DOWNEY CITY. Yesterday was the opening of the Fourth Annual Fair of the Los Angeles County Agricultural Association. This Association was founded by the good people of Downey City, and the fair is held at that place each year.
The opening yesterday was made under a deep pall of woe owing to the death of T. R. Tierce, an old resident of Downey, one of her most progressive and respected citizens, and a director of the association. From: Los Angeles Daily Herald, October 5, 1887. P. 2, col. 1.
...The Los Angeles County Agricultural Association, as it is called, has done much toward the development of South California. In the accidental death of Mr. Tierce, one of the most valued members of the association, it and the whole community suffer. He will be missed in many ways. From: Ibid. Oct. 5, 1887. P.4, col. 2.
Tierce, Victor C. (1897-1968) My Uncle Vic lived with us most of the time I was at home. The first I remember of him was when he showed up in a homemade camper. He had taken the body off of a car or truck and built a nice camper out of wood. He had returned from Detroit and was traveling the country in the mid 1940's. He had lost an arm, but could do about all a two_arm man could, from driving a car or tractor to tying his shoes. He had his own suite at our home, One Pinehurst, consisting of a living room, bedroom and bath. At meal times he would come down and eat with us and visit a while. He was always very polite to Mother and well mannered, but sometimes I felt she resented him living with us.
He helped my dad on the farm and stayed at the farmhouse sometimes. Many weekends he would not show up at home and Dad said he had a drinking problem. He never married. I always considered Uncle Vic a good friend. He is buried at the Macedonia Cemetery, Tuscaloosa, County Al., SS #419_24_9309. Mem Tierce, II
Willard Richard Tierce (1898-?) of Fort Worth Texas corresponded with Memnon Tierce, Sr., letter in file dated 8_9_1962.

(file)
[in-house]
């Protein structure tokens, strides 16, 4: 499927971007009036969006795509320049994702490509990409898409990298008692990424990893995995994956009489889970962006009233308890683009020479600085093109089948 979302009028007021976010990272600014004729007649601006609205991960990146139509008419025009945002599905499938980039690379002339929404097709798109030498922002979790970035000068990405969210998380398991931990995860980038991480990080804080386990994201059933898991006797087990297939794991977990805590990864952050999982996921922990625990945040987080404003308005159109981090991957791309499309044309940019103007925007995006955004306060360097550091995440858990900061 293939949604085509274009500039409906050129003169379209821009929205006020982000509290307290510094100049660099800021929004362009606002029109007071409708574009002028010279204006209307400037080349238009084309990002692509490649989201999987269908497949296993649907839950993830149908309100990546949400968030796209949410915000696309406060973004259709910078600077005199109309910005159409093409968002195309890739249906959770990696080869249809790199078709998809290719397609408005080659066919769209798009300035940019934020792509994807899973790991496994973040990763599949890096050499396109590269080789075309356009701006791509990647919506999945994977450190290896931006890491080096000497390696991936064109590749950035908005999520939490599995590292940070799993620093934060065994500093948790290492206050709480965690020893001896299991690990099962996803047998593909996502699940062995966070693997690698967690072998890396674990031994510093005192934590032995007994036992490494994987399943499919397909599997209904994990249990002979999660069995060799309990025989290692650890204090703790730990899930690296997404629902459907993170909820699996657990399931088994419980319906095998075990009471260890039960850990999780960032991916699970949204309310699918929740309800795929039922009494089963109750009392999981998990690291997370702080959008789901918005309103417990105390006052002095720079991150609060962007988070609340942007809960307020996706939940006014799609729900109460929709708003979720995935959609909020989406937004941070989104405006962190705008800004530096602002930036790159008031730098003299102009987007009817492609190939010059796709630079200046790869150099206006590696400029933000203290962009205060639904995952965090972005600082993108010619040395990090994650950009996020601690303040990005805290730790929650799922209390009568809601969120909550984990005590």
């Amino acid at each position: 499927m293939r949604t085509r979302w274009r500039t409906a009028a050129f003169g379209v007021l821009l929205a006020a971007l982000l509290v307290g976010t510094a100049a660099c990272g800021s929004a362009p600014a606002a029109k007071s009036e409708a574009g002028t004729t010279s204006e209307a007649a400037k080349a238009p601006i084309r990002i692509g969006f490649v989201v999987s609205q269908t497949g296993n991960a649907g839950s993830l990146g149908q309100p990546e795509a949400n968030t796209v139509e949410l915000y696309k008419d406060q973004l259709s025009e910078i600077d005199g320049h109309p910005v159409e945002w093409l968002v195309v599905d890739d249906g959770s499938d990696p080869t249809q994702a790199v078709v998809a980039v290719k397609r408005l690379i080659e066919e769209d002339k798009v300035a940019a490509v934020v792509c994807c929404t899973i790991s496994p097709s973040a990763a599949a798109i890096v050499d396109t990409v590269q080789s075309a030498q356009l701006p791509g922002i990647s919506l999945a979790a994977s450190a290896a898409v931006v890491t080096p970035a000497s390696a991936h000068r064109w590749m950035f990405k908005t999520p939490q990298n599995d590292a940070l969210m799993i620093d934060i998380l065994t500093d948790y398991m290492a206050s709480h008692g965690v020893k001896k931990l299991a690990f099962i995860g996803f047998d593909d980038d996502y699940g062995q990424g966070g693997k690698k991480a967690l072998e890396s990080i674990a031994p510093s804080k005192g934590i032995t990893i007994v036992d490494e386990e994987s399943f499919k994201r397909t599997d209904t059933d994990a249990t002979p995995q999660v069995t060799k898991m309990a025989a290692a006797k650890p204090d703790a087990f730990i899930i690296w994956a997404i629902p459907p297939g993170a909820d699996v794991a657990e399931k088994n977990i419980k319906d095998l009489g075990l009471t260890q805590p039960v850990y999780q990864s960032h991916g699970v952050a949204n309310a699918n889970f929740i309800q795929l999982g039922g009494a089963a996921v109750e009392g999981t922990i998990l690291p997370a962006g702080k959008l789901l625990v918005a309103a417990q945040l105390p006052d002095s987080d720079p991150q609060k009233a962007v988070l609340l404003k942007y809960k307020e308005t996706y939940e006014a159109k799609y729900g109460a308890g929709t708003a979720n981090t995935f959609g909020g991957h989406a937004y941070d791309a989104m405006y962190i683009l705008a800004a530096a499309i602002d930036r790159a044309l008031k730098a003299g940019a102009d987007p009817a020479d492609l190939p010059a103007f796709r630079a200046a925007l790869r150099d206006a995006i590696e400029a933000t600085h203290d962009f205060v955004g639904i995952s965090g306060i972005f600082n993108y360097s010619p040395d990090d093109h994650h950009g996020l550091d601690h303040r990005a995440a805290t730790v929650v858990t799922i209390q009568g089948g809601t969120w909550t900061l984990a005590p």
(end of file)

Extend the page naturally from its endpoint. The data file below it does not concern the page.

William Tierce (Abt. 1797 - ?) was counted in the 1790 Census, page 123 New York Co., NY. The information shows: “Household, 1 free white male over 16 including head of house, 1 free white male under 16, 3 free white females.”
William Clyde Lewis Tierce (Abt. 1918 - ) called 10_1_1995, will mail info he gave me on the phone.
Wanda Faye Tierce (1948- ) called in 1991 about family information. She gave me information about the Horace Mitchell Tierce family. She is in charge of the family reunion held in Rome, Georgia, Lock and Dam, 2nd Sunday of July.
Lewis Frederick Tierce (1866-1954) was a farmer in Mississippi and lived in Elgin, TX.
Julius Ray Tierce (1927 - ) served in US Army 1950_52, Korean Conflict.
Kenneth Tierce (1933 - ) lives in Parker County, Texas. He and his wife have three children. In 1966 Kenneth was Pastor of the Seventh Street Baptist Church in Parrish, Texas.
Richard Price Tierce (1840-1861) died in the War Between the States due to the measles.
Richard South Tierce (1833-1877) came to Texas around 1856, was an ordained preacher and lived in Parker County, Millsap, Texas. He is buried at the Cox Cemetery, Texas.
Robert Cleao Tierce (1898 - 1972) His daughter, Jean Tierce Smith, provided the following information:
“Robert Cleao Tierce enlisted in the Army at age 18. I am enclosing a copy of his discharge and his service record. He was proud that he had the opportunity to serve this country from August 28, 1916 until his honorable discharge with the rank of Sgt. on April 17, 1919 at Camp Gordon, Ga. At this time he received $321.88 as payment in full. This included $50.00 bonus. He was involved in several battles: Champagne _ July 15, 1918, Chateau Thiery _ July 28, 1918, St. Miahiel _ September 15, 1918, Argonne Forest _ September 26. This battle coast more than 117,000 U.S. casualties, but Robert came through unscathed. He was hospitalized in Bordeaux, France for 15 days 11/5/18 _ 11/20/18 suffering from dysentery. Dysentery and vermin were constant companions in the fox holes and trenches. Information derived from service record and discharge papers...and my memory.”